“By all accounts, Thomas Gilbert Jr. led a charmed life. The son of a wealthy financier, he grew up surrounded by a loving family and all the luxury an Upper East Side childhood could provide: education at the elite Buckley School and Deerfield Academy, summers in a sprawling seaside mansion in the Hamptons. With his striking good lucks, he moved with ease through glittering social circles and followed in his father’s footsteps to Princeton.
But Tommy always felt different. The cracks in his façade began to show in warning signs of OCD, increasing paranoia, and—most troubling—an inexplicable hatred of his father. As his parents begged him to seek psychiatric help, Tommy pushed back by self-medicating with drugs and escalating violence. When a fire destroyed his former best friend’s Hamptons home, Tommy was the prime suspect—but he was never charged. Just months later, he arrived at his parents’ apartment, calmly asked his mother to leave, and shot his father point-blank in the head.
Journalist John Glatt takes an in-depth look at the devastating crime that rocked Manhattan’s upper class. With exclusive access to sources close to Tommy, including his own mother, Glatt constructs the agonizing spiral of mental illness that led Thomas Gilbert Jr. to the ultimate unspeakable act.” – Amazon
The Golden Boy : A Murder Among the Manhattan Elite is the second true crime book that I have read by John Glatt and I have been impressed by both of them. Glatt’s mix of facts and story telling keeps the book interesting and he’s able to distance himself enough from his subject matter that his opinions of the events doesn’t color his writing.
I was so mad while reading The Golden Boy and if you were actually here in my office and we were discussing it, I know my blood pressure would rise again! Tommy is given a wonderful life, one that has so many advantages that 99 percent of the world will never know. His parents just keep giving him money and throwing money at others to make his discretions disappear. They know he has something mentally wrong with him but they are too concerned about saving face. Or that he will stop talking to them, although he barely talks with his father anyway. Even most of his peers brush it off. If you have money, just make it someone else’s problem.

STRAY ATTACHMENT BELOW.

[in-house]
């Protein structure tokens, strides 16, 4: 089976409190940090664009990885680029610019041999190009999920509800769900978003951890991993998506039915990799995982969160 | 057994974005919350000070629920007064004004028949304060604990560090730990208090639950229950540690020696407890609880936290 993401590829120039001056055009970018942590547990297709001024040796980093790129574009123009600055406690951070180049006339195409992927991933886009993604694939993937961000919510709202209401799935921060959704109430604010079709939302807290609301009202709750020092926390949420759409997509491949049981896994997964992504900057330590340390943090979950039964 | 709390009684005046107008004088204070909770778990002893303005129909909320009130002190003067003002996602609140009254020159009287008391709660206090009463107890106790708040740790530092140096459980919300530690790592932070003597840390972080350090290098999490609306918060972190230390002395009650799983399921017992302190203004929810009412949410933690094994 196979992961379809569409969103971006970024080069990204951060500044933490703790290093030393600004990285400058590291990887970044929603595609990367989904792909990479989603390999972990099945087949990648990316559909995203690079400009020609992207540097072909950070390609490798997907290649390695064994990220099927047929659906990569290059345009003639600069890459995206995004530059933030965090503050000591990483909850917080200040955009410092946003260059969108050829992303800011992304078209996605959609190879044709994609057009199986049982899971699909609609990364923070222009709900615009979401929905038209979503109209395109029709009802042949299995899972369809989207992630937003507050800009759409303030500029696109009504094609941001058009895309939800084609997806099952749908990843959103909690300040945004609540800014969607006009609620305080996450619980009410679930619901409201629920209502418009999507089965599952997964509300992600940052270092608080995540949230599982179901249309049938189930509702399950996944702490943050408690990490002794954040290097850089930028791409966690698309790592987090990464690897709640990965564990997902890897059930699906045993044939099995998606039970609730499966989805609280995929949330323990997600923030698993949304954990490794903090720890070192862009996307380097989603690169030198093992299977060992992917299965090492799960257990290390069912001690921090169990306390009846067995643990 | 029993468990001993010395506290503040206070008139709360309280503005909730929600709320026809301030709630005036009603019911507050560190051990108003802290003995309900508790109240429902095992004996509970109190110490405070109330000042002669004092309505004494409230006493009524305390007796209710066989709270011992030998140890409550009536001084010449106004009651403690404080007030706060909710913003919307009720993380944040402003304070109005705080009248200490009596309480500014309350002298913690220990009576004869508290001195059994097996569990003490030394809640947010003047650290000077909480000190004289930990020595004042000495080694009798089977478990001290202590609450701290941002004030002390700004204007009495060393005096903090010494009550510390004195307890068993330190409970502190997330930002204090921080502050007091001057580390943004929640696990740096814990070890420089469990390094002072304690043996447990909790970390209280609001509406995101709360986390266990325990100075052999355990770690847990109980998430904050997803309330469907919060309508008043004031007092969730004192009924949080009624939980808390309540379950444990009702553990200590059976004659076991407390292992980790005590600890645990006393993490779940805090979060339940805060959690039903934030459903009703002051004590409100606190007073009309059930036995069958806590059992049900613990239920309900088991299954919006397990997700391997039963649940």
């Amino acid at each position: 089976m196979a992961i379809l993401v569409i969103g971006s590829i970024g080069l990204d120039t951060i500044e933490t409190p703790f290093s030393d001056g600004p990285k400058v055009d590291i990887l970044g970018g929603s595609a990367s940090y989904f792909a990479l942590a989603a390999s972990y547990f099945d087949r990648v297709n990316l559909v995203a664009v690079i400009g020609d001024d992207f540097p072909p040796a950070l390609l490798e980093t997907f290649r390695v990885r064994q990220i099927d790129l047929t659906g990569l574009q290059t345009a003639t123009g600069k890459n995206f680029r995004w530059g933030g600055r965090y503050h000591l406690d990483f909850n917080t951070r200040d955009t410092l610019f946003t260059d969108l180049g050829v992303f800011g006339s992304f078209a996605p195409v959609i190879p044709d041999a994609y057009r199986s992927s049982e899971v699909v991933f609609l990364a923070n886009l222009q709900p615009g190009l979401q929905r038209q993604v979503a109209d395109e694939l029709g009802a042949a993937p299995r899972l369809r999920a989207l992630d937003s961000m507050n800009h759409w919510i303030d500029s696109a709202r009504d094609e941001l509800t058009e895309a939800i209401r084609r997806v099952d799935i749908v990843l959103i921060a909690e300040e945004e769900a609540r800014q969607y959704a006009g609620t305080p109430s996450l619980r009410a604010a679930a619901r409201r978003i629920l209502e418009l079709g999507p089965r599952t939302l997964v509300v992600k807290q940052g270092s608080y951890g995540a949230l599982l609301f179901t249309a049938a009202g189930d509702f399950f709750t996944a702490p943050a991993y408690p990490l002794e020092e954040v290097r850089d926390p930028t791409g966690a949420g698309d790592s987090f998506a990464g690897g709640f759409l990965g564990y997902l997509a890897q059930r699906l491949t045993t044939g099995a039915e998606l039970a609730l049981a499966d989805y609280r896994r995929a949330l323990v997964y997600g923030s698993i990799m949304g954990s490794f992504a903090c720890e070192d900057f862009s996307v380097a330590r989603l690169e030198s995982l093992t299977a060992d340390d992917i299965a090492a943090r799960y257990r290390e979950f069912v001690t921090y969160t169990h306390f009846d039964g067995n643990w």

It makes me angry that mental illness is not discussed and that better support is not in place for every person, rich or poor. It makes me angry that people are not willing to cut others off sooner. It makes me angry that so many rich people do nothing but collect wealth.
Normally in my reviews, if a book makes me angry I say that it’s a good book because it makes me think about things in a different light. And while The Golden Boy is an excellent account of a life that was destroyed and another that ended in murder, and I highly recommend that you read it if you enjoy True Crime, I just can’t say it’s a “good book” in the area of subject matter that I’m not familiar with because this is not anything new to me. The decline of our society via wealth and the horrendous medical field shows itself everyday in various ways and I see no end in sight. I hope this makes you angry too and that you are taking steps, no matter how small, to improve your life and the life of others.
Okay, enough soapbox speech! Another fantastic book by Glatt and one I recommend.
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